• Contact the employer and ask why they need the photograph and how it is relevant to the application.
  • Send the application without a photo and include a note referencing Equality Act above.
  • Attach a large photograph of yourself looking smart and confident but also include a note stating the above.

What about “visumés” (video CVs)?

Visumés – CVs in video form – are becoming more and more popular when applying for jobs, particularly in the creative industries. They are not mentioned in the Equality Act. However, some believe that they allow for potential discrimination. This is because applicants will automatically be disclosing their age, ethnicity, gender and appearance if they apply in this format.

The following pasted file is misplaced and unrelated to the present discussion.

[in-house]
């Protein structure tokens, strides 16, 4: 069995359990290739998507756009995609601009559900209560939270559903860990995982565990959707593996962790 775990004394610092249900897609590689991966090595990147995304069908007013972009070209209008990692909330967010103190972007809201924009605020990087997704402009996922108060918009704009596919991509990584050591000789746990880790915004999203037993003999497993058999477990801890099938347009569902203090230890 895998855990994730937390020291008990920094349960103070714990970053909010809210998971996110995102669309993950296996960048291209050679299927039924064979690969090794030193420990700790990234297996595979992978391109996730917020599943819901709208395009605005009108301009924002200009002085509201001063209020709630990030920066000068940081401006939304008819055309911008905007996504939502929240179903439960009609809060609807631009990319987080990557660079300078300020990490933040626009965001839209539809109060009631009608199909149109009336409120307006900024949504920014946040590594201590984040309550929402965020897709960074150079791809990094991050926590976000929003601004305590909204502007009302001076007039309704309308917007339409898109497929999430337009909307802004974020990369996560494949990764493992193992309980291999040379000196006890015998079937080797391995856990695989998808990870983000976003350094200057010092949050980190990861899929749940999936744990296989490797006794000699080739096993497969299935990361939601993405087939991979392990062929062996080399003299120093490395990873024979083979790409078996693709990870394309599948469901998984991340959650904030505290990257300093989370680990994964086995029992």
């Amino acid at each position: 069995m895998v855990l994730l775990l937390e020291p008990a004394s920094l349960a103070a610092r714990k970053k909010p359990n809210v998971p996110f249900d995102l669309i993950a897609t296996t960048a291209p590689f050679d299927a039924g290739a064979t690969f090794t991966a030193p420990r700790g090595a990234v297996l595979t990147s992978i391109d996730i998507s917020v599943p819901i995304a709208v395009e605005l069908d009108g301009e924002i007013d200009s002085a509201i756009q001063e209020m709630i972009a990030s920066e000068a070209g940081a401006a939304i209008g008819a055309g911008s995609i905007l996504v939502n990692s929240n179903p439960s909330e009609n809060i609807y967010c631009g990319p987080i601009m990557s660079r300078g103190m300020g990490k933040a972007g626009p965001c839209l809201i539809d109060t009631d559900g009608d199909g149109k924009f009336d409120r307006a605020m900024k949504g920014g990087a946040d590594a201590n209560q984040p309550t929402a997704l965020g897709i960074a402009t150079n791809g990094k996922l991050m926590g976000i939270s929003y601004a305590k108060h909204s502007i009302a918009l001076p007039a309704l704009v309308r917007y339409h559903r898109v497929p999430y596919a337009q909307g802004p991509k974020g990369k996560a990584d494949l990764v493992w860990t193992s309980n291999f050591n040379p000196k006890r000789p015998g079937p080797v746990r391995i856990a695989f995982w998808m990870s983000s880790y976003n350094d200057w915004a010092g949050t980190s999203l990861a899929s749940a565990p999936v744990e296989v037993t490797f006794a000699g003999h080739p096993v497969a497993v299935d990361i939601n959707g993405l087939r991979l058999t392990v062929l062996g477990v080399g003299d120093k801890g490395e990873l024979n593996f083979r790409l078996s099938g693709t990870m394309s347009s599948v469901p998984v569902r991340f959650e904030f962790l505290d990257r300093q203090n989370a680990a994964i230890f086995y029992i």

If you do have to create one when applying for jobs, view it as a chance to be in control. It is important that you script and practise what you want to say. You should also present yourself as you would at an interview. Make sure you’re smartly dressed and have paid attention to your hair, make-up and so on. If you can, ask someone else to watch it too, so they can give you honest feedback.

What if I have to attend a video interview?

Alongside a visumé, it is essential to be well-prepared for a Skype, Zoom or video interview. Make sure you are happy with the sound, lighting and whatever background can be seen in the shot. Have a practice call in the location you have chosen to make sure you can use the technology and appear as you would like to.

Again, you should present yourself as you would at a face-to-face interview – even if they cannot see your bottom half!